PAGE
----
Author Jilly Cooper has said that literary fiction should not receive state support, arguing instead that the money would be better spent on the declining newspaper industry.
She was speaking on BBC Radio 4's "Today" programme on Wednesday (3rd January) along with Henry Sutton, senior lecturer in creative writing at the University of East Anglia, about the findings of Arts Council England's (ACE) report on the decline of the genre. The investigation, entitled ‘Literature in the 21st Century: Understanding Models of Support for Literary Fiction', found that “the general trend for literary fiction is a negative one”. To counter the problem, ACE pledged to engage with more bookshops, fund more writers and lobby the government to provide tax relief to independent publishers.
Speaking on the "Today" programme, Cooper said that other forms of writing, such as journalism, were more in need of investment than literary fiction.
When asked whether authors of literary works should receive state subsidies, Cooper said: “No, I don’t…I don’t deserve it because I make a bit by myself anyway… they say literary fiction but what about poetry, what about scriptwriters, what about poor journalists who are being sacked. All the local newspapers are closing down - we've heard so many going locally and journalists being sacked just before Christmas. I think newspapers is where people learn to write so I don’t think literary fiction should be picked out especially.”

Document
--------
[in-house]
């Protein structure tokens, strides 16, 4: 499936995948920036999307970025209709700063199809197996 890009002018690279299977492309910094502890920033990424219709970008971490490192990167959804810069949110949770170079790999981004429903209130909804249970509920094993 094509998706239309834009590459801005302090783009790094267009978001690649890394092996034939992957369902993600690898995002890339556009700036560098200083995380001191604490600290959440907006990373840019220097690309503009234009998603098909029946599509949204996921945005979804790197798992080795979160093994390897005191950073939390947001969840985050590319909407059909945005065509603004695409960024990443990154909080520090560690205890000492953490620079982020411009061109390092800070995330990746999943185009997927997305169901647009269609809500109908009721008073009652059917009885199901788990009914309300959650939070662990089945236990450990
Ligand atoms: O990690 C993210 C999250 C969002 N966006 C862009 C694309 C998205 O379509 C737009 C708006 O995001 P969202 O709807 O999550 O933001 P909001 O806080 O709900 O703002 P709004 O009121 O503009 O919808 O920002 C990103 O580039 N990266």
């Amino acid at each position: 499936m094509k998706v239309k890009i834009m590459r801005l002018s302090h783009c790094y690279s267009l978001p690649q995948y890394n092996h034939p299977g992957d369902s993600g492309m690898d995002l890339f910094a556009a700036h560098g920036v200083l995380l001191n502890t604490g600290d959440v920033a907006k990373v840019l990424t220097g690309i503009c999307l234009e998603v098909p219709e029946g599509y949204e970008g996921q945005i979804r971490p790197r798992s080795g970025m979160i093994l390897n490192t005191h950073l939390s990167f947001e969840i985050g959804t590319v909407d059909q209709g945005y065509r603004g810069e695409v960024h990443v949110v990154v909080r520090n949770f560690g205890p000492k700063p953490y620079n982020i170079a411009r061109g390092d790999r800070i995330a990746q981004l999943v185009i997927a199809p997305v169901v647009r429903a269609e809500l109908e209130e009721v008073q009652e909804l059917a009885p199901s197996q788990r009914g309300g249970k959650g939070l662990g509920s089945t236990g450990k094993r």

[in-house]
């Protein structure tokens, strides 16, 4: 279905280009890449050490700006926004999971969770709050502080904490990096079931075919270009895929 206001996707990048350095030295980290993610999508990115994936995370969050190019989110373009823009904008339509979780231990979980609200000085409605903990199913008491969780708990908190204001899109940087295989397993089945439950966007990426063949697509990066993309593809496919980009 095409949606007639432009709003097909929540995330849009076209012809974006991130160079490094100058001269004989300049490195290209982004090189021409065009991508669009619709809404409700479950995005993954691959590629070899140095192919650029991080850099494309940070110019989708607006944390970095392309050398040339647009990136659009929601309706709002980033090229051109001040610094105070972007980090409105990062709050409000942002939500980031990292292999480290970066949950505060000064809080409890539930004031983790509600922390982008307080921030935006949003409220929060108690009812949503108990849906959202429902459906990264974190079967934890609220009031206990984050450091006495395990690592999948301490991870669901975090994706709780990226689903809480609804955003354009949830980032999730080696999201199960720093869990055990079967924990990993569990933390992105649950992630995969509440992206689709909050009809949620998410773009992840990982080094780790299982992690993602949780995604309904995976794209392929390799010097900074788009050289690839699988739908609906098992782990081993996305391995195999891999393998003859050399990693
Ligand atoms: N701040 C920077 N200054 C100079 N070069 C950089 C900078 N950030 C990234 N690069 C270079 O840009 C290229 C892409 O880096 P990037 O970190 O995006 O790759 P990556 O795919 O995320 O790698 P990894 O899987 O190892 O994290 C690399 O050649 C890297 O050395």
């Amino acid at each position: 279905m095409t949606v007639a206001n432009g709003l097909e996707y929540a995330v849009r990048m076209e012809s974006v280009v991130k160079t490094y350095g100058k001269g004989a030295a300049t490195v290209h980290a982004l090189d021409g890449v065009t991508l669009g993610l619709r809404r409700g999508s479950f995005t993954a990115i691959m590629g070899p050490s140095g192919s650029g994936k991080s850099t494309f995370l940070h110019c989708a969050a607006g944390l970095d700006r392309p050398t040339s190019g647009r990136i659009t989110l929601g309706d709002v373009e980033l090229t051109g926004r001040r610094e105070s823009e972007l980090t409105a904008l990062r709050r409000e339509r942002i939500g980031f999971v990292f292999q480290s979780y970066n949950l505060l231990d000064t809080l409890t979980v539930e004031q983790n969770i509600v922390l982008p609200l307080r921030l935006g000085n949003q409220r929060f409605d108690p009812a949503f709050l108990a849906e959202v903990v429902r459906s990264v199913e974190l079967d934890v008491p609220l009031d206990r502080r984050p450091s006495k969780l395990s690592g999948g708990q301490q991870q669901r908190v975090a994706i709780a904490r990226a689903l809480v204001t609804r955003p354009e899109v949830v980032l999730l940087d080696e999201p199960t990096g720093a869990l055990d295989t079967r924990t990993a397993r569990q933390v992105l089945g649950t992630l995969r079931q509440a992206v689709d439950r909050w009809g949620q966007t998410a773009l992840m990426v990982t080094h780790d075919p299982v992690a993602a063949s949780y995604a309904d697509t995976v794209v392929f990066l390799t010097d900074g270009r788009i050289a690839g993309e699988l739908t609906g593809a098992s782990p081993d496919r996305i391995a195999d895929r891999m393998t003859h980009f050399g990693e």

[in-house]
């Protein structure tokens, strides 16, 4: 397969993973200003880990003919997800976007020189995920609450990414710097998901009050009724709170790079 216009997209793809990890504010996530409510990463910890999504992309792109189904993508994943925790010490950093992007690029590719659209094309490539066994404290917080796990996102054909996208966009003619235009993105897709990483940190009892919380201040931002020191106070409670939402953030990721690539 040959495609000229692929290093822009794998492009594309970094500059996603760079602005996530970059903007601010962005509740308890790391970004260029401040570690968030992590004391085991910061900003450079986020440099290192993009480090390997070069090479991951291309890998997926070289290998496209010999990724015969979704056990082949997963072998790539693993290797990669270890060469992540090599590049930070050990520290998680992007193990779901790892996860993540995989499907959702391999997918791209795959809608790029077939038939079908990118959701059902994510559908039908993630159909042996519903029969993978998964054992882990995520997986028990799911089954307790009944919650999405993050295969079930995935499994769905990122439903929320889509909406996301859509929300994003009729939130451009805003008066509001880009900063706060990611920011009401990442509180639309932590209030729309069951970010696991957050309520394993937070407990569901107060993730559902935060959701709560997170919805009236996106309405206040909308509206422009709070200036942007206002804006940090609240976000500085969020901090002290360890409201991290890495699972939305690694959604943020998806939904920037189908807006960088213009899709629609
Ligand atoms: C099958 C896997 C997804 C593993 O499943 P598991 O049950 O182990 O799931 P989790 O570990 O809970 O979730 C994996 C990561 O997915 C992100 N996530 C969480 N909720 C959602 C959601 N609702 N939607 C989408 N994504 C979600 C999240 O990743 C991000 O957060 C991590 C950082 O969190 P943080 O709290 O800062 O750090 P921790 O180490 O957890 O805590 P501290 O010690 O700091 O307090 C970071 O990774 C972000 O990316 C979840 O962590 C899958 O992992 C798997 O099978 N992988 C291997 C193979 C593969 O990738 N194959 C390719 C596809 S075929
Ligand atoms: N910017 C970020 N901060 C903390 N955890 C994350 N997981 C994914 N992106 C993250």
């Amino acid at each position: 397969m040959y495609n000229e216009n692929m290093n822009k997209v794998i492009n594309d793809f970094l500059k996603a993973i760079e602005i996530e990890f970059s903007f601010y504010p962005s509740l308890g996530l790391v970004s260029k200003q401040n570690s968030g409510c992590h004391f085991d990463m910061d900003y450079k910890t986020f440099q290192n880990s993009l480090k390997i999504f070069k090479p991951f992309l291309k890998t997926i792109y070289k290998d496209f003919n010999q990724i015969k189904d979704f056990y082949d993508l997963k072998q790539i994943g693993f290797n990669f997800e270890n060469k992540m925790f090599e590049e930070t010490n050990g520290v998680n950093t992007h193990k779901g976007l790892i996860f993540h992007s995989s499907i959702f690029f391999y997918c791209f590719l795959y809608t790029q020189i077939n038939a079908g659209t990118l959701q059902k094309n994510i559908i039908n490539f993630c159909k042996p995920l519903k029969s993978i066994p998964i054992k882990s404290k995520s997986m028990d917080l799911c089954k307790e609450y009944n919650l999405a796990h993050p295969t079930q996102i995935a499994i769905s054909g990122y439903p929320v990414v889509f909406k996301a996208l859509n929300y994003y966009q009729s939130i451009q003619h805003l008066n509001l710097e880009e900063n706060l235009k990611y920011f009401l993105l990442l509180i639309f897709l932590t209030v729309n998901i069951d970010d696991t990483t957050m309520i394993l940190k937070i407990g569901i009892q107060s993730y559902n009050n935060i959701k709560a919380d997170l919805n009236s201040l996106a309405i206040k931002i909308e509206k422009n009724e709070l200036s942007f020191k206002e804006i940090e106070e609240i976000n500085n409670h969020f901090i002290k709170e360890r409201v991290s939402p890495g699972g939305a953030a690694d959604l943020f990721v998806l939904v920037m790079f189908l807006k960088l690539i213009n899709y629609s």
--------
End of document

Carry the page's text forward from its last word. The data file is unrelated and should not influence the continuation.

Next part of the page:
However, Sutton, who also writes as crime author ‘Henry Brett’, disagreed, saying that "literary fiction, as indeed all fiction, should be supported, heavily in fact”.
“Studies have actually proven that literary fiction helps people’s understanding and their perspectives of empathy," he said. "Why wouldn’t you want to try to enable society and enhance a culture, and one particularly we have such history and heritage with, with some form of state support?”
“Grass roots” support for literary fiction from education upwards was needed, he said. “You have to support writers, you have to support readers and it begins with education and it comes up from there," Sutton argued. "In fact, to use a football analogy, there is a lot of discussion about how English football is not supported at the grass-roots level, well, is reading supported at the grass roots level, is writing supported at the grass-roots level?”
Both writers lamented the loss of public libraries, described as “tragic” by Cooper. Sutton also touched on the issues of diversity and inclusion. He said: “If the poor libraries were better funded, better supported… books should be free to so many people. And in a way, it doesn’t cost a lot of money to sit there and write a book but what it does cost is time.”
Cooper was recently awarded a CBE for services to literature and charity.